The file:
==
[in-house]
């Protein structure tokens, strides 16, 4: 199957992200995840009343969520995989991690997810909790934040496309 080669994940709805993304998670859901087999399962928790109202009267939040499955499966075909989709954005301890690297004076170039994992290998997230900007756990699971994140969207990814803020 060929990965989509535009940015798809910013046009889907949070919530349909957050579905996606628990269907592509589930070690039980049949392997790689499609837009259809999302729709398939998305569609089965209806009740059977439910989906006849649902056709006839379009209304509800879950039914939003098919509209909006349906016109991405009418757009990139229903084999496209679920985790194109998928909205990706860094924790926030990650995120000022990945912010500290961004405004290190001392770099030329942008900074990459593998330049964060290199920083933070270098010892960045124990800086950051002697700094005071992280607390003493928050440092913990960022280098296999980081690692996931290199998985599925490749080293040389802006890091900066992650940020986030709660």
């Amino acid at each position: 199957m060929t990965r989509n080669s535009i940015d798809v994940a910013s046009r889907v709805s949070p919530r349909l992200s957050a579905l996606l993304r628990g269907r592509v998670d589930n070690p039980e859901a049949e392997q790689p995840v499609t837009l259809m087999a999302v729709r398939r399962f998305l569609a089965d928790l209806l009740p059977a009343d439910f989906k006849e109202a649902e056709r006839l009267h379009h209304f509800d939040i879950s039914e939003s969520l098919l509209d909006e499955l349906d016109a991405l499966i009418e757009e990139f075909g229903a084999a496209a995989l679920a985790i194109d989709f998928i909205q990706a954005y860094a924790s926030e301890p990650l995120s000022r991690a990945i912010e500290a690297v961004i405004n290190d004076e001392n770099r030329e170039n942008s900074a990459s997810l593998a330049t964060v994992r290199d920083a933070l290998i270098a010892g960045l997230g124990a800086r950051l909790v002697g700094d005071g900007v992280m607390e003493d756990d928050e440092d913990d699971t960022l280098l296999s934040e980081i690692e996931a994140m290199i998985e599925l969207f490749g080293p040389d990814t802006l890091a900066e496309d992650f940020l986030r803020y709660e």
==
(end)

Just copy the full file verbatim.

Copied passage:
[in-house]
């Protein structure tokens, strides 16, 4: 199957992200995840009343969520995989991690997810909790934040496309 080669994940709805993304998670859901087999399962928790109202009267939040499955499966075909989709954005301890690297004076170039994992290998997230900007756990699971994140969207990814803020 060929990965989509535009940015798809910013046009889907949070919530349909957050579905996606628990269907592509589930070690039980049949392997790689499609837009259809999302729709398939998305569609089965209806009740059977439910989906006849649902056709006839379009209304509800879950039914939003098919509209909006349906016109991405009418757009990139229903084999496209679920985790194109998928909205990706860094924790926030990650995120000022990945912010500290961004405004290190001392770099030329942008900074990459593998330049964060290199920083933070270098010892960045124990800086950051002697700094005071992280607390003493928050440092913990960022280098296999980081690692996931290199998985599925490749080293040389802006890091900066992650940020986030709660």
């Amino acid at each position: 199957m060929t990965r989509n080669s535009i940015d798809v994940a910013s046009r889907v709805s949070p919530r349909l992200s957050a579905l996606l993304r628990g269907r592509v998670d589930n070690p039980e859901a049949e392997q790689p995840v499609t837009l259809m087999a999302v729709r398939r399962f998305l569609a089965d928790l209806l009740p059977a009343d439910f989906k006849e109202a649902e056709r006839l009267h379009h209304f509800d939040i879950s039914e939003s969520l098919l509209d909006e499955l349906d016109a991405l499966i009418e757009e990139f075909g229903a084999a496209a995989l679920a985790i194109d989709f998928i909205q990706a954005y860094a924790s926030e301890p990650l995120s000022r991690a990945i912010e500290a690297v961004i405004n290190d004076e001392n770099r030329e170039n942008s900074a990459s997810l593998a330049t964060v994992r290199d920083a933070l290998i270098a010892g960045l997230g124990a800086r950051l909790v002697g700094d005071g900007v992280m607390e003493d756990d928050e440092d913990d699971t960022l280098l296999s934040e980081i690692e996931a994140m290199i998985e599925l969207f490749g080293p040389d990814t802006l890091a900066e496309d992650f940020l986030r803020y709660e």